Leave No Trace’s New Social Media Guidance

Leave No Trace Social Media Guidance.jpg

What is this trail called? Where is that waterfall? How did you get to those campsites? ... some of the most common questions i find in my inbox and direct messages.

Leave No Trace (LNT) recently released new social media guidance concerning tagging and sharing our favorite outdoor spaces and places on social media. This has been a tough subject for me. I essentially launched my blog six years ago with the hope that sharing my hikes and adventures would inspire people to get outside and enjoy the amazing places Virginia had to offer. Because of this I geotagged every post, gave detailed directions to every hidden spot and more. Six years ago, only people who read blogs or really wanted to find these locations would find my instructions but nowadays it’s a much different story. I think social media is both helpful and harmful to the outdoors. On one hand we have more people than ever getting outdoors and caring about the environment around them. On the other hand with more people comes more trash, damage to the environment and crowdedness. It’s an incredibly difficult subject to figure out. Personally, I have stopped tagging specific locations. I tag general locations instead (instead of tagging a specific trail or waterfall I’ll tag “Shenandoah National Park” instead. But while reading the new guidelines outlined by LNT this quote below stood out to me:

“Leave No Trace isn't black or white, right or wrong. It's a framework for making good decisions about enjoying the outdoors responsibly, regardless of how one chooses to do so. If outdoor enthusiasts stop and think about the potential impacts and associated consequences of a particular action, it can go a long way towards ensuring protection of our shared outdoor spaces.”

I think this about sums up how I feel. It’s not a black or white, right or wrong issue. We all just need to do the best we can to ensure the protection of our shared outdoor spaces. I have more thoughts below but first I want to post the guidelines:

+ Tag thoughtfully: Avoid tagging (or geotagging) specific locations. Instead, tag a general location such as a state or region, if any at all. While tagging can seem innocent, it can also lead to significant impacts to particular places.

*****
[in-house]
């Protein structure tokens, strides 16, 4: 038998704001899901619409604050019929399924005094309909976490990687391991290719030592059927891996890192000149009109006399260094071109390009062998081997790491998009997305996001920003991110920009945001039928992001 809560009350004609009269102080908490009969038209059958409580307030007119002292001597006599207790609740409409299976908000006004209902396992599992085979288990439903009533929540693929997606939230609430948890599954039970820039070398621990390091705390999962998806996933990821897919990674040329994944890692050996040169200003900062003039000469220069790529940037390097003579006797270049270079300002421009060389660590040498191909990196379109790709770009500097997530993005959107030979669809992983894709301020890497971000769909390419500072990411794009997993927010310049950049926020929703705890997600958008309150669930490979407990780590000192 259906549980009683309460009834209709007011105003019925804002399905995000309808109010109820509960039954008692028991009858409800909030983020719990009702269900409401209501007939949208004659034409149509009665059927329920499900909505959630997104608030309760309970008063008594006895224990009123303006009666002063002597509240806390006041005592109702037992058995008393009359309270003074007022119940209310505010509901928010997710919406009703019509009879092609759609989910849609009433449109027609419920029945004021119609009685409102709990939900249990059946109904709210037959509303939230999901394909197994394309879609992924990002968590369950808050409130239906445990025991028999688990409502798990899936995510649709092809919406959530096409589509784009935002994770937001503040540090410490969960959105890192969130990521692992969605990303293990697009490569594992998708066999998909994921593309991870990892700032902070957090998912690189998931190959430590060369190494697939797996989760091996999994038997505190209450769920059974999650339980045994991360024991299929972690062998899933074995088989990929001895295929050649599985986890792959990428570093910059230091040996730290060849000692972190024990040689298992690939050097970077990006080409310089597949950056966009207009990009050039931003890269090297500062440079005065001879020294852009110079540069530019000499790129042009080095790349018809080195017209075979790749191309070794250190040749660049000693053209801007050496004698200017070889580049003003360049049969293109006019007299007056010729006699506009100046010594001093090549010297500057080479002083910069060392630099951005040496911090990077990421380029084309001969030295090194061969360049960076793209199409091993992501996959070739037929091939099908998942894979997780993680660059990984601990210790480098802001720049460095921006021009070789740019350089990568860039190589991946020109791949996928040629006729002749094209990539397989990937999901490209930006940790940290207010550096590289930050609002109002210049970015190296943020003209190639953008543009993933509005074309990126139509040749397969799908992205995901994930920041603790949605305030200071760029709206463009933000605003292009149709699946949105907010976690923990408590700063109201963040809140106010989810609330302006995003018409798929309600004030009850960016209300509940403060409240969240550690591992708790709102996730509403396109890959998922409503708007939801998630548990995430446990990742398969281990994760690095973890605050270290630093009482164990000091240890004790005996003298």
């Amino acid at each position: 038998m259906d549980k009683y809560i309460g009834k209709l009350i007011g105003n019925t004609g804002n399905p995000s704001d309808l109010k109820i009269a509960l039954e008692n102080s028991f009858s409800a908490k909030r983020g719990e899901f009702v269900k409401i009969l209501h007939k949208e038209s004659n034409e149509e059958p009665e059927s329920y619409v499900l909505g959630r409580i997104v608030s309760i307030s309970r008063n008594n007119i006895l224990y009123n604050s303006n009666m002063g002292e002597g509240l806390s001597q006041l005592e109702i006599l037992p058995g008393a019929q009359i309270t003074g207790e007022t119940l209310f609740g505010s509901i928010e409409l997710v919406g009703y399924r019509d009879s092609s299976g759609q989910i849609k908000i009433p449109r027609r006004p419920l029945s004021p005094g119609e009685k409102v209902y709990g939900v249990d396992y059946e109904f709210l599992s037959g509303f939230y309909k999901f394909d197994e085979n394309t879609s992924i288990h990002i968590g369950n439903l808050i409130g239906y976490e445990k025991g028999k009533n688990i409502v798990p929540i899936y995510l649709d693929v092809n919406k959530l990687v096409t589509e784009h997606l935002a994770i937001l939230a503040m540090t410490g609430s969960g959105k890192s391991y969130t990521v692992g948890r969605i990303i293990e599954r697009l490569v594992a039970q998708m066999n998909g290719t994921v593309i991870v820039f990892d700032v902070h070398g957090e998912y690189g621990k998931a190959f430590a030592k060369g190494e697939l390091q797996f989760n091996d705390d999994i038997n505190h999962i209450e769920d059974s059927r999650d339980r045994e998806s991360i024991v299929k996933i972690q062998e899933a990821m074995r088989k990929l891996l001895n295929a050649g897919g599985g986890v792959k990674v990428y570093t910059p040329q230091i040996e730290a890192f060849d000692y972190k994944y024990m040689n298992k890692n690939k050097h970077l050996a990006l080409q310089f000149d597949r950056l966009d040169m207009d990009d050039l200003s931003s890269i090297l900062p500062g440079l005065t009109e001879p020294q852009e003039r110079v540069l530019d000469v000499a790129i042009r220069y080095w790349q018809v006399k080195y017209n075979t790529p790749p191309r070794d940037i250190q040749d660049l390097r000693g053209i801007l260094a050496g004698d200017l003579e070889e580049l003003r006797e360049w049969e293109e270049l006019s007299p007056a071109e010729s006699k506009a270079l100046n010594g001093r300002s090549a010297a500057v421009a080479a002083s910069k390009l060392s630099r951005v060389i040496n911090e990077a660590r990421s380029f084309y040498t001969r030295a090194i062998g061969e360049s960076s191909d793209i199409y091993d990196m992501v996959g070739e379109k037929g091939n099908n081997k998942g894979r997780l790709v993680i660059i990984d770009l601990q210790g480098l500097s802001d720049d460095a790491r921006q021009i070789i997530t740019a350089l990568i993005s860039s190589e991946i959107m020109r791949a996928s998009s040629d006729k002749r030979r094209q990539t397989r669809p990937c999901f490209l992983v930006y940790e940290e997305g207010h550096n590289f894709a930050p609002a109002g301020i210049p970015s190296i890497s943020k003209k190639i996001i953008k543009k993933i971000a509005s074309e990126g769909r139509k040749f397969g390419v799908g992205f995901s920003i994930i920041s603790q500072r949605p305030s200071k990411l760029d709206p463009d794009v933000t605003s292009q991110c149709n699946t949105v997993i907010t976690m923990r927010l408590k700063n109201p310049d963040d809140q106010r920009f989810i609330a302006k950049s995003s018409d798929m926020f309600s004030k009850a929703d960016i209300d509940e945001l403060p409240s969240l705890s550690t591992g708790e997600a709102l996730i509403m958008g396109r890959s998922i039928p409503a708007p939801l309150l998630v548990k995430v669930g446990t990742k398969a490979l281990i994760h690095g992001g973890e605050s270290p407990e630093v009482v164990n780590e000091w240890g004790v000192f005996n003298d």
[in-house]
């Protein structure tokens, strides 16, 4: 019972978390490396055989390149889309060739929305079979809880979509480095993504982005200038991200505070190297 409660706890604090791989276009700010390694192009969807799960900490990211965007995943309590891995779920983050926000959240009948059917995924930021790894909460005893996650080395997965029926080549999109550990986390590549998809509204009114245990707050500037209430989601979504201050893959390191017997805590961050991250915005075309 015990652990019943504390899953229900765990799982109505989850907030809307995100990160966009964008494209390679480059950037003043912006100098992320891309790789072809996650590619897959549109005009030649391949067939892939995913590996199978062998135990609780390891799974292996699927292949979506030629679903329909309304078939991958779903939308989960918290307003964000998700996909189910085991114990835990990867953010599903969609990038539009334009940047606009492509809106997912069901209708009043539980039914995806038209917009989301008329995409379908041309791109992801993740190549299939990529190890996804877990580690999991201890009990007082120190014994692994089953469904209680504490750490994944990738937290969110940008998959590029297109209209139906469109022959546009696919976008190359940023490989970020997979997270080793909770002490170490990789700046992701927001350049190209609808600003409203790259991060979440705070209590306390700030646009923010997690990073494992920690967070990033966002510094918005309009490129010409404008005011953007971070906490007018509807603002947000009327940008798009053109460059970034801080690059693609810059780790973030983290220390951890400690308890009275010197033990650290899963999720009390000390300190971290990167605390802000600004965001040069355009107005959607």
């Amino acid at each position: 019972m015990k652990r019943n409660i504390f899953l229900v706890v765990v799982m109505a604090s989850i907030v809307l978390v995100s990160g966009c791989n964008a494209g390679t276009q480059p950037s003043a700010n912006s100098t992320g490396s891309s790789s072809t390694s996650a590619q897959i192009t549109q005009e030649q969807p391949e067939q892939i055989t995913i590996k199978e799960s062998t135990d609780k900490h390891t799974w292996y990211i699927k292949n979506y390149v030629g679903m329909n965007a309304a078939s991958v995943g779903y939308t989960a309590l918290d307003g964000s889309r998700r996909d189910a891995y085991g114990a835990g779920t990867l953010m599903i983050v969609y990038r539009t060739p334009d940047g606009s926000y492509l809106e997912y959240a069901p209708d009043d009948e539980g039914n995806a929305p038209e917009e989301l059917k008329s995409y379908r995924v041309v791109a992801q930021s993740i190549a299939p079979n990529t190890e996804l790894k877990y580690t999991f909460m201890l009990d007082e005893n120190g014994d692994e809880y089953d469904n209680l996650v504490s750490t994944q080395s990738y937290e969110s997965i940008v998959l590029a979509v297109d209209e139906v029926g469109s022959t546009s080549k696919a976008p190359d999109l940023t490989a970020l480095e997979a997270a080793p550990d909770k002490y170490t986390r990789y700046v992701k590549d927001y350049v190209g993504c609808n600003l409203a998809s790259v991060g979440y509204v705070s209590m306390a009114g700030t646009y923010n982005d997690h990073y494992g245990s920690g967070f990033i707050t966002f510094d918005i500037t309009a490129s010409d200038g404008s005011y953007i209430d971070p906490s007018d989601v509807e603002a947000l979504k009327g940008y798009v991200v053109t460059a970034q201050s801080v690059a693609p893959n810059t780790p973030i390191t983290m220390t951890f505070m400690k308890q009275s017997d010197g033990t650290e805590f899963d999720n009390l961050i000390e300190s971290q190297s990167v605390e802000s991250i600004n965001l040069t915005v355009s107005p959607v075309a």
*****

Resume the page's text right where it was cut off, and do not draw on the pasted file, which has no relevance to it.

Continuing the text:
+ Be mindful of what your images portray: Give some thought to what your images may encourage others to do. Images that demonstrate good Leave No Trace practices and stewardship are always in style.

+ Give back to places you love: Invest your own sweat equity into the outdoor spaces and places you care about. Learn about volunteer stewardship opportunities and get involved in the protection of our

+ Encourage and inspire Leave No Trace in social media posts: Given the millions of social media users in the world, think of the incredible potential that social media has to educate outdoor enthusiasts – first timers to seasoned adventurers – about enjoying our wild lands responsibly.

One of the most popular posts on my blog is for Switzer Lake. Switzer Lake used to only be known by locals and JMU students who loved to kayak, camp and hike. Over the last four years the lake has gone from a known-by-locals-only spot to somewhere rowdy, drunk college kids drink, camp and trash. By no means do I think my blog post has been the sole reason the environment around the lake has been trashed and destroyed to the point that local authorities no longer allow people to camp around the lake and give out hefty fines, but it has definitely contributed. I made the mistake of assuming that everyone who wanted to explore the area was going to respect it, like I did, and because of that I opened Switzer Lake up to the public, with detailed directions on how to get there and where to find the best campsites along the lake. From this I have learned the importance of stressing to people the need to respect these areas that I and others are sharing with them. It's tough, but I don't want to say "I'm not sharing this location because I don't think you're worthy of knowing or keeping it clean" for fear that I would be turning away a responsible outdoors man/woman. Like I said, it's a tough subject but I just try to use my best judgement.


What are your thoughts?